Hey!Watch allows users to import files to the service in a number of ways, including uploading from a hard drive or simply putting in the URL of a video froa YouTube or other popular online video service. But they also allow users to upload videos via a RSS feed, so new enclosures from future show will automatically be uploaded as well. The company has also created bookmarklets and a Firefox plugin to import a video from a currently viewed website to the service with a single click.Once files are uploaded, they can be converted to all of the usual formats and then downloaded. And they’ve also used RSS intelligently here as well – they’ve created a RSS feed for all of a user’s converted files, so they can simply be gathered from a feed reader without going back to the Hey!Watch site each time.
There’s a use case for this that is really compelling – any time you see a video on YouTube or another site that you want to keep, all you have to do is hit the button on the bookmarklet, and later gather the file from the RSS feed. Those files can be in MPEG4 format for an iPod, or DVD format for burning to a DVD. Want to create a DVD for a friend of your favorite YouTube music videos? This service is going to make that dead simple.
And the fun doesn’t stop there. All of the key functionality is available via a REST API, for developers to build directly into their products.
Hey!Watch will have a free version, along with a premium version with higher limits on total upload limits, maximum video size and length, etc. [www.techcrunch.com]
LibraryThing is almost certainly the leading independent social network for books, although a newcomer just created a rival product – Shelfari launched in October and aims to represent your book collection on a virtual bookshelf. They also support profile pages and networks of friends. LibraryThing’s new recommendations are neat, but they also highlight a major competitor: Amazon. Amazon are certainly getting wise to social networking, and could spell trouble.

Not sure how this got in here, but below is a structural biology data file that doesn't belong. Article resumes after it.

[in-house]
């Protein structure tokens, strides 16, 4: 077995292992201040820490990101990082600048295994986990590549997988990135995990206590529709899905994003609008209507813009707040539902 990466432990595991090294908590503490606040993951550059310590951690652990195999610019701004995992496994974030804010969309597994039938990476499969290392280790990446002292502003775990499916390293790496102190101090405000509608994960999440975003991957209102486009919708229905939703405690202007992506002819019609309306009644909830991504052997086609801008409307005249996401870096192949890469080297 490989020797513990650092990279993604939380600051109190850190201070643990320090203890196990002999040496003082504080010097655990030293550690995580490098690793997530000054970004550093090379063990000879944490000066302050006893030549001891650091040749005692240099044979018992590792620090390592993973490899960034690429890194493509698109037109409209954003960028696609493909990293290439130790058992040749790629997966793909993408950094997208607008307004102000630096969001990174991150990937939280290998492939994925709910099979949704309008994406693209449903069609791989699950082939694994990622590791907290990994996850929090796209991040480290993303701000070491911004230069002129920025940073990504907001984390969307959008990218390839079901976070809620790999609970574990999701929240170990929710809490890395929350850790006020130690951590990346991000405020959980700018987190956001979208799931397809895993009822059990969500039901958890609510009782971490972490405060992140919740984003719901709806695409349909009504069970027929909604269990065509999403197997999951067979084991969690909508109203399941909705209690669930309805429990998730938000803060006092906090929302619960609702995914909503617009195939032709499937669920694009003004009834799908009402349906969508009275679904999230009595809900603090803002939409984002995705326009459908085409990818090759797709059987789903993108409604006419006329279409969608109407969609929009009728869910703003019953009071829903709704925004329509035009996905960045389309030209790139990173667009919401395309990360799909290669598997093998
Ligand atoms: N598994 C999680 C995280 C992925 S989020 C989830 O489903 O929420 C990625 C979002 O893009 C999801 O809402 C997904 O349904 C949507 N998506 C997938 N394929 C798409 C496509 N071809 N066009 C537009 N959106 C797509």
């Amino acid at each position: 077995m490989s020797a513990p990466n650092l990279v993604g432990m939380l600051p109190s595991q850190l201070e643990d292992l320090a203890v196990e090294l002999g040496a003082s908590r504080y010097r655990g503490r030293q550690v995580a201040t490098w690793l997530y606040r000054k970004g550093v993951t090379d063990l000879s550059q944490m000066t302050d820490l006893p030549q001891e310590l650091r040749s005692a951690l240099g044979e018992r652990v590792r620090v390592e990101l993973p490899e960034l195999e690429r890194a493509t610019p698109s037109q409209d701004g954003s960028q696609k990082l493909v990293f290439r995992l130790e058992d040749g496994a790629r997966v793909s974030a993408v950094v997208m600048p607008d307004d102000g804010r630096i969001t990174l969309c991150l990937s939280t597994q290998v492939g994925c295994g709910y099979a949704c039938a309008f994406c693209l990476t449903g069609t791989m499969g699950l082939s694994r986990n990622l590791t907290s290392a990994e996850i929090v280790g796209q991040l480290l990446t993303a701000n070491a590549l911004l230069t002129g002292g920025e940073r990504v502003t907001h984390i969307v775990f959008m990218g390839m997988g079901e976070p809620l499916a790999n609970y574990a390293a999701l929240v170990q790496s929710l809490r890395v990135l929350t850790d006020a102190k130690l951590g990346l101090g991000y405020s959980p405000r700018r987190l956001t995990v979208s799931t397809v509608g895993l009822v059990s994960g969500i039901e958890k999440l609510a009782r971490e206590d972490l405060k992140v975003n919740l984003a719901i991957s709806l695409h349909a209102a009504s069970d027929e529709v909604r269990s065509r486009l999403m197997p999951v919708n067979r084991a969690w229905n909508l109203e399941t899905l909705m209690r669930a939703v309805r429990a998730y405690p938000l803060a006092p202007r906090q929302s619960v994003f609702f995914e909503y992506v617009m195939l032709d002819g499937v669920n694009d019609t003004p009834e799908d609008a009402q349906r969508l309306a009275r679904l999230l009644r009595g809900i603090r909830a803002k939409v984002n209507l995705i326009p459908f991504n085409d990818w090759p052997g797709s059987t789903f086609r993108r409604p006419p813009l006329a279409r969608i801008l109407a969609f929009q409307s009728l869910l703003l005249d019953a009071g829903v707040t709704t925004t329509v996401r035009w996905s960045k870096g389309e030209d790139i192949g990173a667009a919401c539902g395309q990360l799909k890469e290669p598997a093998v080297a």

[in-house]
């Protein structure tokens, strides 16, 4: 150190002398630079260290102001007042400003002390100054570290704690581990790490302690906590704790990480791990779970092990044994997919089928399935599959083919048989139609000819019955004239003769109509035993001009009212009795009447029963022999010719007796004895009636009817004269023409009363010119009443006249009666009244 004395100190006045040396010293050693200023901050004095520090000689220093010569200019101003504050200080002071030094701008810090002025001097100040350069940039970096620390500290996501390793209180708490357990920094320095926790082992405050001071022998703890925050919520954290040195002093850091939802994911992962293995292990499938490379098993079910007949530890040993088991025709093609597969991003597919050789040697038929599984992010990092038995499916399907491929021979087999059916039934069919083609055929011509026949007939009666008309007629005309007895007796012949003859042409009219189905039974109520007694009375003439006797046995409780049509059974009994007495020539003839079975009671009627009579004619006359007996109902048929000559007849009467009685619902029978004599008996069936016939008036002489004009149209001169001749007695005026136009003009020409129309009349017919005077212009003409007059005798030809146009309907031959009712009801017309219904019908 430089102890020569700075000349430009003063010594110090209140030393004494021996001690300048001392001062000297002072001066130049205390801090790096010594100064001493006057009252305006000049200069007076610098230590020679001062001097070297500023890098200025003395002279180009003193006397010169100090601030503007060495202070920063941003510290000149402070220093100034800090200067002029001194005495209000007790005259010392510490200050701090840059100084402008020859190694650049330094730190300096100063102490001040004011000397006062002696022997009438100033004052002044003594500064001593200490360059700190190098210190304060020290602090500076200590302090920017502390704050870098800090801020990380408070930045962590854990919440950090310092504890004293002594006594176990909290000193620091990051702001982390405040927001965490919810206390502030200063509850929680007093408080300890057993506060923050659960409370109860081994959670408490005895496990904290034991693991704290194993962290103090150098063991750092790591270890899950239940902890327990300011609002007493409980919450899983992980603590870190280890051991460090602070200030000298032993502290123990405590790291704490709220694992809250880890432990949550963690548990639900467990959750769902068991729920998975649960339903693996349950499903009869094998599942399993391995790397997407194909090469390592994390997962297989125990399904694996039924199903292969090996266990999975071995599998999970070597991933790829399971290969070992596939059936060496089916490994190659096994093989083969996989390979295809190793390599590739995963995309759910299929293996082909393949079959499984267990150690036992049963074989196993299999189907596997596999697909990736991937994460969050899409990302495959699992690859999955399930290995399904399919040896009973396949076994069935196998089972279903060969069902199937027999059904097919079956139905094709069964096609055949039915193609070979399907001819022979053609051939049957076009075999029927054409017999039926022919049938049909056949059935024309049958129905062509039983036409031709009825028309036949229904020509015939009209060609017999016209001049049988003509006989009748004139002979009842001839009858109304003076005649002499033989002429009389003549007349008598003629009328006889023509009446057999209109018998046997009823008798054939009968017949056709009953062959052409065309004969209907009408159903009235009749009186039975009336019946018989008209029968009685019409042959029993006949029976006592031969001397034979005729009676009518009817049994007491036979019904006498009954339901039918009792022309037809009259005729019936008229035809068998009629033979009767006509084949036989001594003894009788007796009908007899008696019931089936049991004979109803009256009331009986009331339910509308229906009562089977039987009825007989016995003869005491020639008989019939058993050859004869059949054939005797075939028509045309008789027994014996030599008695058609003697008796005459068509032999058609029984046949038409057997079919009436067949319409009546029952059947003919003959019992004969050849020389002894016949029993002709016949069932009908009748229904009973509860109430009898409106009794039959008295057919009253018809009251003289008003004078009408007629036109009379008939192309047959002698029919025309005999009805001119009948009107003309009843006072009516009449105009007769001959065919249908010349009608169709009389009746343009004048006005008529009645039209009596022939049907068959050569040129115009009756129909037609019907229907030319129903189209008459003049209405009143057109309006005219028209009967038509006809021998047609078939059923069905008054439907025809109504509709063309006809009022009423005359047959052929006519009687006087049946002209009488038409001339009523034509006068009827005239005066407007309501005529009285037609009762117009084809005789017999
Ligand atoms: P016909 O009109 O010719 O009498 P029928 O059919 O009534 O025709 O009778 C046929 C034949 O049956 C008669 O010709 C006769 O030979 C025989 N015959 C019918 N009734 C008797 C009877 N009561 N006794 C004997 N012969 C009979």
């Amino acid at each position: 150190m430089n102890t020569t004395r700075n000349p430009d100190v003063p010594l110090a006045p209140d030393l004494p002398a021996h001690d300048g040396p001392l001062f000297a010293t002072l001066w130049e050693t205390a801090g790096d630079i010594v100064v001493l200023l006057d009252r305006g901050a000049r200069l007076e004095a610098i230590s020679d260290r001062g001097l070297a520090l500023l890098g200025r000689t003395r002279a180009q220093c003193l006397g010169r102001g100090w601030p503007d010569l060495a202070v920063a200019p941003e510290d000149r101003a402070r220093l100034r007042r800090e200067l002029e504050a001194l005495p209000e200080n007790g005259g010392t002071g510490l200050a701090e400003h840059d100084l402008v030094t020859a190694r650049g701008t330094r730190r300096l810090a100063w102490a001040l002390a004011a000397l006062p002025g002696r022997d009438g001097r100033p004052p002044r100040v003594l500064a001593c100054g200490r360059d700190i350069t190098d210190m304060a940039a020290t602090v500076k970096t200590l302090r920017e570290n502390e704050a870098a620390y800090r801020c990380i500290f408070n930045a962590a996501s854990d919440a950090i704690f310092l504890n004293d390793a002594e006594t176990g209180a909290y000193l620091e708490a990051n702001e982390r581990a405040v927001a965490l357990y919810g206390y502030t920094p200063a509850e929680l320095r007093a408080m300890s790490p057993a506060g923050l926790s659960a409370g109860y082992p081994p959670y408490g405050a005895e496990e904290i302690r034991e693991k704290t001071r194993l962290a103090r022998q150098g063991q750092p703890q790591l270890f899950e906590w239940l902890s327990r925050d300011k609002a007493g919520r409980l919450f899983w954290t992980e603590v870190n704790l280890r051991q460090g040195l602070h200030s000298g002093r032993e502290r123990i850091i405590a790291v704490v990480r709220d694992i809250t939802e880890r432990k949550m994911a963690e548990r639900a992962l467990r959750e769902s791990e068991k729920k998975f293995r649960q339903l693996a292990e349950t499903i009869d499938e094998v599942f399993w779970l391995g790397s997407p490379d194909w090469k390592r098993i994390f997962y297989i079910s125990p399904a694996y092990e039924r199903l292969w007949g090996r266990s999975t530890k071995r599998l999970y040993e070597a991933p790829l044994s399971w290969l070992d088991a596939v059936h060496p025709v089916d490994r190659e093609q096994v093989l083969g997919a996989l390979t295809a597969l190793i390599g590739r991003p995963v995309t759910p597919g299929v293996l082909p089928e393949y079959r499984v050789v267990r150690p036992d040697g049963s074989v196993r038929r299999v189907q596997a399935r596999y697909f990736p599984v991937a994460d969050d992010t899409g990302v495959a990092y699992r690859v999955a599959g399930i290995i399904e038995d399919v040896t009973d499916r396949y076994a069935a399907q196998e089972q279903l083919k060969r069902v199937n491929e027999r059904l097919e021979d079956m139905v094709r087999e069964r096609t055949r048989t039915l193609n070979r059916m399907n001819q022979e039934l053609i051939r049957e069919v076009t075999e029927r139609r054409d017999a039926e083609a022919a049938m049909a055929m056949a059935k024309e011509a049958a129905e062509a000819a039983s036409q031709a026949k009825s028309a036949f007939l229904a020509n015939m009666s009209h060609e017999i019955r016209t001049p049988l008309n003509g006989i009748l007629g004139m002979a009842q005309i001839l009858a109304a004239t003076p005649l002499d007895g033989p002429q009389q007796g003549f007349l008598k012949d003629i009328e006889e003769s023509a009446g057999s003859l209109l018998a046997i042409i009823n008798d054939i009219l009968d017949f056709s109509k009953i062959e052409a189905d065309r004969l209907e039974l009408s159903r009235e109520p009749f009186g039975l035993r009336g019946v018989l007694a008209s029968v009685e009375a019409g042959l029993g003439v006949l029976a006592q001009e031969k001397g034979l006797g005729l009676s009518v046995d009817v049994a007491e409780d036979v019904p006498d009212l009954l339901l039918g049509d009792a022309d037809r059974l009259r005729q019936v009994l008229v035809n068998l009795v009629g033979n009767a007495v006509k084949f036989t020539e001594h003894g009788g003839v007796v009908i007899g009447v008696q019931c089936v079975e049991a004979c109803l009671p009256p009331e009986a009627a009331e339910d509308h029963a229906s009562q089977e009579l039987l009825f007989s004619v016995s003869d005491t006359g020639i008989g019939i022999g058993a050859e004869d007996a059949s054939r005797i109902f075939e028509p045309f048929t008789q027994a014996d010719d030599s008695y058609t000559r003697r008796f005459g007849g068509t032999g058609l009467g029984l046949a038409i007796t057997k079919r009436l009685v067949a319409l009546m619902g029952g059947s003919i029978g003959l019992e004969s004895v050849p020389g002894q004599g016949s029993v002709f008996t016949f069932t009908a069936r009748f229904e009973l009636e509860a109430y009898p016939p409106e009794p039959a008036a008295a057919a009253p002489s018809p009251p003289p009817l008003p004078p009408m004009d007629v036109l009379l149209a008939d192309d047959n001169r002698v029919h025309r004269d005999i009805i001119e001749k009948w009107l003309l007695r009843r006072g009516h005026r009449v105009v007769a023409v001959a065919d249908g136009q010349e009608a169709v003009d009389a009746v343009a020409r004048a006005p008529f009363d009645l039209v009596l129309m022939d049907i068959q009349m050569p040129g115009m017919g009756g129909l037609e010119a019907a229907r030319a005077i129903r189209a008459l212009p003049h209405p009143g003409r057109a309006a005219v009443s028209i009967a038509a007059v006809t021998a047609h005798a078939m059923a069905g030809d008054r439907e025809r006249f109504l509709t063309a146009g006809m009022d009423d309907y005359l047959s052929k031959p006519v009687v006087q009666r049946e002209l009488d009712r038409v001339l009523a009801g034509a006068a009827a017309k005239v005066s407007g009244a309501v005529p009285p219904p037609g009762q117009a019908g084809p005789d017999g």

Booktribes is a new social network for book lovers. List the books on your shelf and the titles you’re reading, find users with similar tastes and join groups. All the basics seem to be present, but we’re less blown away than we were by rivals Shelfari and LibraryThing.
TactPro is a complete office management suite that allows you and your company to really be on the same page using collaboration tools such as shared calendars, hierarchy-based project management, auto-updating shared contacts, CRM/Opportunity Managment, Online Document Storage and more.
Tioti combines TV torrents with social recommendations. The name is short for “Tape It Off the Internet” – think of it as a TiVo for Internet TV. Tioti was created by London-based Neuromantics and one of the aims is to break down the segmented global release schedules, where a TV show might be shown in one country years before it’s released elsewhere. The service currently lists more than 16,000 TV shows and 88,000 episodes. I tested the latest version earlier today – and while all the features aren’t yet live, I got a good taste of what’s to come.
First off, the design is gorgeous. It’s reminiscent of Apple’s interface elements (shiny surfaces, reflections, lots of black) and features plenty of ajaxy touches. Your homepage displays recommended shows, and you can quickly add these to your collection or delete the recommendations altogether. The homepage also lists your favorite shows, your friend’s favorites and (in the next release) your Top 10 picks.
Each show has its own page complete with RSS feeds and commenting. You can also edit the show’s information using a neat wiki-like tool. And of course you can download individual episodes. While some of the sources may be of questionable legality (The Pirate Bay, for instance), Tioti aims to add more legitimate download sources over time – these could include iTunes, Google Video and Guba.